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Fish and Fascism: How Italy Is Turning the Tide Against the Far Right

Barbie Latza Nadeau
Andreas Solaro/AFP via Getty Images

ROME—There are only a few things that draw cynical Romans out to the streets on a Saturday during Christmas season, and they usually have nothing to do with fish. But on this Saturday afternoon, tens of thousands of Romans descended onto San Giovanni square in central Rome carrying pictures of sardines to fight against fascism. 

The movement started in Bologna just one month ago when Italy’s far-right leader Matteo Salvini held a rally promising to draw 6,000 people to spread his anti-immigrant message and capture the city ahead of regional elections in January. A group of four friends started sending messages on social media to stage a counter protest and “pack the piazza like sardines” to stand up to Salvini. Nearly 15,000 people showed up, and the movement was born. 

‘Italy’s Trump’ Goes to Washington Accompanied by a Whiff of Fascism

Each time Salvini has staged a rally since then, the sardines have multiplied in number against him and against his message of hate and intolerance. But they insist they aren’t interested in politics as such.

One of the group’s founders Andrea Garreffa, a 34-year-old tour guide, said Saturday that the group is more of a phenomenon than a real political movement. They just want to start a conversation. “We are trying to get people to start talking about the direction of this country, to get them involved in politics and not give up,” he said. 

One of the group’s other founders, Mattia Santori, 32, told the massive crowd that they want to “bring a new energy through a much freer and more spontaneous form than a traditional political party that will not be hierarchical.” But he didn’t explain exactly how that would work.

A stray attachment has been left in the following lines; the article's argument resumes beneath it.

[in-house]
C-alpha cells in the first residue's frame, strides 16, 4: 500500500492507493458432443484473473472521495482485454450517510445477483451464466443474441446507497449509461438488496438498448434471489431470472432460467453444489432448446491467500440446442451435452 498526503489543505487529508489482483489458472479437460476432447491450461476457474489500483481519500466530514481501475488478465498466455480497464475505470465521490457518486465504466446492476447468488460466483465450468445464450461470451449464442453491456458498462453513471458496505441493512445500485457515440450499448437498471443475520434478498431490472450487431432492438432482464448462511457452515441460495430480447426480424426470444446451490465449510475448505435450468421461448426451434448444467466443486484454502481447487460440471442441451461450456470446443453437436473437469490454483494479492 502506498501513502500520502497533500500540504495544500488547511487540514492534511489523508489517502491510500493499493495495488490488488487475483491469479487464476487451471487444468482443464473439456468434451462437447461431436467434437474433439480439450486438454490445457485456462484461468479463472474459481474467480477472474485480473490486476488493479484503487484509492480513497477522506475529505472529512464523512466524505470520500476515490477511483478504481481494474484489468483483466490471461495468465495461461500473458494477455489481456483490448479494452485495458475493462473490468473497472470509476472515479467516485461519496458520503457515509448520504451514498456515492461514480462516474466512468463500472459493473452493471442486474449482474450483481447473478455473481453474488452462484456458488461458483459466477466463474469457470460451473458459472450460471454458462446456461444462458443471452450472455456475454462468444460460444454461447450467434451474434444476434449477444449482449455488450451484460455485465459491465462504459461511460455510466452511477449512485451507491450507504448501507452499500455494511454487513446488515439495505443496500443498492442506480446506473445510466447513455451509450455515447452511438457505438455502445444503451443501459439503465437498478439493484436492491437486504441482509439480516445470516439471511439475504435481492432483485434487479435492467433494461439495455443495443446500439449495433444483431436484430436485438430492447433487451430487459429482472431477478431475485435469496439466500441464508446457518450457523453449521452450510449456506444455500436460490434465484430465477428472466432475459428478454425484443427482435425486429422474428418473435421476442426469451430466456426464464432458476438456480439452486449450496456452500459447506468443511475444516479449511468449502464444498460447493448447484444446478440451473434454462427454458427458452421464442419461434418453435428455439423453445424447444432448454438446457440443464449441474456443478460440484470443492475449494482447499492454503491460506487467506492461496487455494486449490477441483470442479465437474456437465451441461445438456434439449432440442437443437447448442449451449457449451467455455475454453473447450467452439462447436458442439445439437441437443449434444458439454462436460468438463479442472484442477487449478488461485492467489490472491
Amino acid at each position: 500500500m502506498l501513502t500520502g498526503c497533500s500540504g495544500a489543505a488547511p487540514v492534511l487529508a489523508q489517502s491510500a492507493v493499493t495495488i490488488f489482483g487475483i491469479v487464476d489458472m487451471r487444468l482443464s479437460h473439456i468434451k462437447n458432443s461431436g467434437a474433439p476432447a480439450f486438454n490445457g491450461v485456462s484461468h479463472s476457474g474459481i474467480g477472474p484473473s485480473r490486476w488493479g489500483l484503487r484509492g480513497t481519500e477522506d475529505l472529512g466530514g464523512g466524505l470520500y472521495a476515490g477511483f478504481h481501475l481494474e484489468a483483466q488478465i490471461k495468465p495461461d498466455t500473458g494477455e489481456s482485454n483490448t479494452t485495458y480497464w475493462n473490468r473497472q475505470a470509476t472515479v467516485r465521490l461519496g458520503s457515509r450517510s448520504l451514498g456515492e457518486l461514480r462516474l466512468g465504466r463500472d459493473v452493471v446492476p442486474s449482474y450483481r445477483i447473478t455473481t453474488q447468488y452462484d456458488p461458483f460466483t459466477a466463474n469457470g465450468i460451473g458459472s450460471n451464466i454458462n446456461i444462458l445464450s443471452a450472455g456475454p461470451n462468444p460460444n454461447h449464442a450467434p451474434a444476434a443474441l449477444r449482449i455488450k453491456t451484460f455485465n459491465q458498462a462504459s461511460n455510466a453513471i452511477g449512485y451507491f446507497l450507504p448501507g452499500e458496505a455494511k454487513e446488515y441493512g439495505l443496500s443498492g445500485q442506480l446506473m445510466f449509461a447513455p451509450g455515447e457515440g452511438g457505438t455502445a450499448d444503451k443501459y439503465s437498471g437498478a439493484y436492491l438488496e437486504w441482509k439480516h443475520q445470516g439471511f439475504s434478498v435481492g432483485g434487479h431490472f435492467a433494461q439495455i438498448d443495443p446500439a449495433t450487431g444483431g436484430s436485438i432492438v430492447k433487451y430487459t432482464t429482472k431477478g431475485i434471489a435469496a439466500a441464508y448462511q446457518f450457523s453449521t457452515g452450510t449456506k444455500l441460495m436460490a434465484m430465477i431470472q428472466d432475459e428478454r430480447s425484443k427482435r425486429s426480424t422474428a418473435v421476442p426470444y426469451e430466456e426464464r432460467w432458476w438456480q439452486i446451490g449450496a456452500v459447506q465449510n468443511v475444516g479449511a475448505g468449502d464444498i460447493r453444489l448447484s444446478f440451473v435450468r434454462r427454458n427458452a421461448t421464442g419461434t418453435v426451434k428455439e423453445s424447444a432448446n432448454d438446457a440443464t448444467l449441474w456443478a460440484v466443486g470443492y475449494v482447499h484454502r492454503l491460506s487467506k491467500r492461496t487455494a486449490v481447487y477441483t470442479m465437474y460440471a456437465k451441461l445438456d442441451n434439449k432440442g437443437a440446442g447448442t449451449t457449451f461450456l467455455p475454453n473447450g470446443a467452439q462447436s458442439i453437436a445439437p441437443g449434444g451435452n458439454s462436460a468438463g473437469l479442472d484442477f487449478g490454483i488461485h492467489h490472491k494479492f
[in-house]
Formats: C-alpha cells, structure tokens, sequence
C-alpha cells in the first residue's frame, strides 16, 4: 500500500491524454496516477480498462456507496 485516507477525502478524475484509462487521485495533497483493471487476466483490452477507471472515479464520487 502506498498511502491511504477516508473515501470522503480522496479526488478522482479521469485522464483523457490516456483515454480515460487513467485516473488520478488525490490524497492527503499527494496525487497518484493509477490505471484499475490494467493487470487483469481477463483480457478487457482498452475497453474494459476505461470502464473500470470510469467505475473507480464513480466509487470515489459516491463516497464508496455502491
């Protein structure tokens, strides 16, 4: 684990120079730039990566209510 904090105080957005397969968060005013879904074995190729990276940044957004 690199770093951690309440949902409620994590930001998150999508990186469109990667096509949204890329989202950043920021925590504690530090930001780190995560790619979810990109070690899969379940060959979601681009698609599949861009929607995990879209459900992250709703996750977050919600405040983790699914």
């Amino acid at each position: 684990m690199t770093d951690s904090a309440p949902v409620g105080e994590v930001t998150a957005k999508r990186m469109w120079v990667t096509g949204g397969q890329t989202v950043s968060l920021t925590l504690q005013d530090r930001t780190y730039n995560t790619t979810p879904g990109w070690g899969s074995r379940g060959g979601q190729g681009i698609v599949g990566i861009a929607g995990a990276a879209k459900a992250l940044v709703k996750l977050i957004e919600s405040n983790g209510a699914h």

In the group’s short lifetime, they have already run into trouble. During an interview after a sardine rally last month, the group’s Rome-based spokesman, who was not part of the founders, seemed to inadvertently invite Italy’s most notorious neo fascist parties, Casa Pound and Forza Nuova, to join in Saturday’s demonstration. Tensions were high Saturday with the expectation fascist-leaning demonstrators would show up to what was billed as an anti-fascist event. They didn’t. 

Salvini, too, has had a difficult time with his own reaction to the sardines. After the success of the first demonstration just one month ago, he asked his own followers to send photos of their pet cats eating sardines. He has so far been silent after Saturday’s massive turnout.

Whether the sardines can really turn the tide is yet to be seen. The Five Star Movement, which is currently in power and was previously aligned with Salvini, started in the country’s piazzas just like this and grew against all odds to a mainstream political party that has fallen as quickly as it rose.

“We aren’t like them, we aren’t a political party,” Santori insisted when he was asked if they are a new Five Star movement as he met with reporters in Rome ahead of the demonstration. “We are a phenomenon, we are just trying to start a conversation.” 







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